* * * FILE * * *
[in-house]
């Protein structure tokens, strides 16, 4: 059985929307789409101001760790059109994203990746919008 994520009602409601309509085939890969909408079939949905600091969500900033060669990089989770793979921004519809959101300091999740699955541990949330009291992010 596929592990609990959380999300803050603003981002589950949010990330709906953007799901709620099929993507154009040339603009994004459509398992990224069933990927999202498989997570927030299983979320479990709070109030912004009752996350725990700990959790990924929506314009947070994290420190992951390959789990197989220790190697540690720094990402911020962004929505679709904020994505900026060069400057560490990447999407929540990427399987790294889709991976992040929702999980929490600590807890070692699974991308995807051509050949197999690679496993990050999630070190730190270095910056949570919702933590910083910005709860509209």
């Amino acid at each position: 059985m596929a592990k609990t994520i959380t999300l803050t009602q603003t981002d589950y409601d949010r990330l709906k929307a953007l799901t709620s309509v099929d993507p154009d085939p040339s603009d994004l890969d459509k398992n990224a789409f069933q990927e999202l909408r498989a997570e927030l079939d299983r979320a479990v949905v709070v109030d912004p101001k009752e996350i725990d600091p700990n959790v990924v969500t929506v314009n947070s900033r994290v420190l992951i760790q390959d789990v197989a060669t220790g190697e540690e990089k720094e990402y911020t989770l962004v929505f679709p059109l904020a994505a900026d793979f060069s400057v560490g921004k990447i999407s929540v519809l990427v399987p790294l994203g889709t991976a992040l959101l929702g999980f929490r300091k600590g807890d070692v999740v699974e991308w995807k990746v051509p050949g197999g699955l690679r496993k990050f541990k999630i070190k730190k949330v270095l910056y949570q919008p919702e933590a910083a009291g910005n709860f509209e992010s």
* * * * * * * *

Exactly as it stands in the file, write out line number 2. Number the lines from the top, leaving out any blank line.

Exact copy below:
């Protein structure tokens, strides 16, 4: 059985929307789409101001760790059109994203990746919008 994520009602409601309509085939890969909408079939949905600091969500900033060669990089989770793979921004519809959101300091999740699955541990949330009291992010 596929592990609990959380999300803050603003981002589950949010990330709906953007799901709620099929993507154009040339603009994004459509398992990224069933990927999202498989997570927030299983979320479990709070109030912004009752996350725990700990959790990924929506314009947070994290420190992951390959789990197989220790190697540690720094990402911020962004929505679709904020994505900026060069400057560490990447999407929540990427399987790294889709991976992040929702999980929490600590807890070692699974991308995807051509050949197999690679496993990050999630070190730190270095910056949570919702933590910083910005709860509209």